HPE gobbles SimpliVity for US$650m – well below recent valuations

Hyperconverged unicorn loses its horn

As predicted by The Register last September, HPE has announced it will acquire hyperconverged contender SimpliVity for US$650m in cash.

HPE's canned statement features lots of information about how the hyperconverged infrastructure (HCI) market is going like a train. There's also some spiel about how "bringing together HPE's best-in-class infrastructure, automation and cloud management software with SimpliVity's industry-leading software-defined data management platform, HPE and its partner ecosystem will deliver the industry's only 'built-for-enterprise' hyperconverged offering."

Whatever.

Of more interest is that SimpliVity has previously been valued well above $650m: when we first heard rumours of an acquisition, a figure of $3.9 billion was being tossed around.

SimpliVity scored four rounds of investment totalling $276m - the most recent raised $175m at a valuation of $1bn. That splash came in early 2015 and SimpliVity has done well since, establishing itself as the firm number two in the hyperconverged market.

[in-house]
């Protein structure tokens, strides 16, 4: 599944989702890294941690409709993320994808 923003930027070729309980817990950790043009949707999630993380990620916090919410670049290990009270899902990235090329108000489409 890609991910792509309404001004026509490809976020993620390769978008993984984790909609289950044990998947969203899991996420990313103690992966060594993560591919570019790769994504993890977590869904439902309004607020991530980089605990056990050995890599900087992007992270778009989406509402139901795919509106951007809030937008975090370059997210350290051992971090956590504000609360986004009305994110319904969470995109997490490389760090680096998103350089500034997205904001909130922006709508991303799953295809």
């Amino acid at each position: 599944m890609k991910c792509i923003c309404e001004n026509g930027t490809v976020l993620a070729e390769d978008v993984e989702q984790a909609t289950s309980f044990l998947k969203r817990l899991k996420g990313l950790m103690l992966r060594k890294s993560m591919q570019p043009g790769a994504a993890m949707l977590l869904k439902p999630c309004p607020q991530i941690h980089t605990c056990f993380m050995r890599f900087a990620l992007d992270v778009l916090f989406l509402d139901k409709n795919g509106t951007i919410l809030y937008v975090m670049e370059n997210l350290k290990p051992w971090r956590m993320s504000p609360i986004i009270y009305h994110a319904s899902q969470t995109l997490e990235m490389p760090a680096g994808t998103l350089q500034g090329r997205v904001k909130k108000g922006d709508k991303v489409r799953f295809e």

But the $650m figure suggests that SimpliVity and its investors felt it could not get a better offer, now or ever.

Next, we need to consider what the purchase says about HPE's confidence in its own hyperconverged kit. Perhaps not much, seeing as it's decided to acquire SimpliVity's slightly odd OmniStack architecture, which relies on an Accelerator Card to do a lot of the heavy lifting for SimpliVity's data services. HPE uses a similar approach in its 3Par storage, so there's some kinship here. But rivals already point out that SimpliVity's approach represents complexity not found in competing "just throw more Xeons at it" rigs.

We also get to ponder the future of HPE's current CS 200 hyperconverged range: will the big green rectangle kill it or run it in parallel with SimpliVity and over time create a single stack? And if HPE does run two hyperconverged lines, what of it telling VMware it didn't have the bandwidth to sell the CS200 and EVO:RAIL?

As these matters become clearer, The Register will be here to let you know what's going on. ®

Sponsored: What next after Netezza?




Biting the hand that feeds IT © 1998–2019